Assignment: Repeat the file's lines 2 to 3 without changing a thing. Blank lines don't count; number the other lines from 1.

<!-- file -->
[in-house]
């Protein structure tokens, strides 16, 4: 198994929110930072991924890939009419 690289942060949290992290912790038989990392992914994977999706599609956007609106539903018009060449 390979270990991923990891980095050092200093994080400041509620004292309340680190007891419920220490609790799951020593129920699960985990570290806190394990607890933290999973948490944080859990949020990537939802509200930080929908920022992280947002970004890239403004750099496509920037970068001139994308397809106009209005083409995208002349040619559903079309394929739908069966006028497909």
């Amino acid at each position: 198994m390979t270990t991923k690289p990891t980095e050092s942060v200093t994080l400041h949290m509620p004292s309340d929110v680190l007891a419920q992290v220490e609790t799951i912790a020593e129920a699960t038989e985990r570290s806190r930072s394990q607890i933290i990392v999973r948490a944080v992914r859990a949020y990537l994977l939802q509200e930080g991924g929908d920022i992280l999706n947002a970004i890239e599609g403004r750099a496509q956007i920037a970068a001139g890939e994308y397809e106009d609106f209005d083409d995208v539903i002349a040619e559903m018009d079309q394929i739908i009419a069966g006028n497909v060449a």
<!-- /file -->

């Protein structure tokens, strides 16, 4: 198994929110930072991924890939009419 690289942060949290992290912790038989990392992914994977999706599609956007609106539903018009060449 390979270990991923990891980095050092200093994080400041509620004292309340680190007891419920220490609790799951020593129920699960985990570290806190394990607890933290999973948490944080859990949020990537939802509200930080929908920022992280947002970004890239403004750099496509920037970068001139994308397809106009209005083409995208002349040619559903079309394929739908069966006028497909």
């Amino acid at each position: 198994m390979t270990t991923k690289p990891t980095e050092s942060v200093t994080l400041h949290m509620p004292s309340d929110v680190l007891a419920q992290v220490e609790t799951i912790a020593e129920a699960t038989e985990r570290s806190r930072s394990q607890i933290i990392v999973r948490a944080v992914r859990a949020y990537l994977l939802q509200e930080g991924g929908d920022i992280l999706n947002a970004i890239e599609g403004r750099a496509q956007i920037a970068a001139g890939e994308y397809e106009d609106f209005d083409d995208v539903i002349a040619e559903m018009d079309q394929i739908i009419a069966g006028n497909v060449a």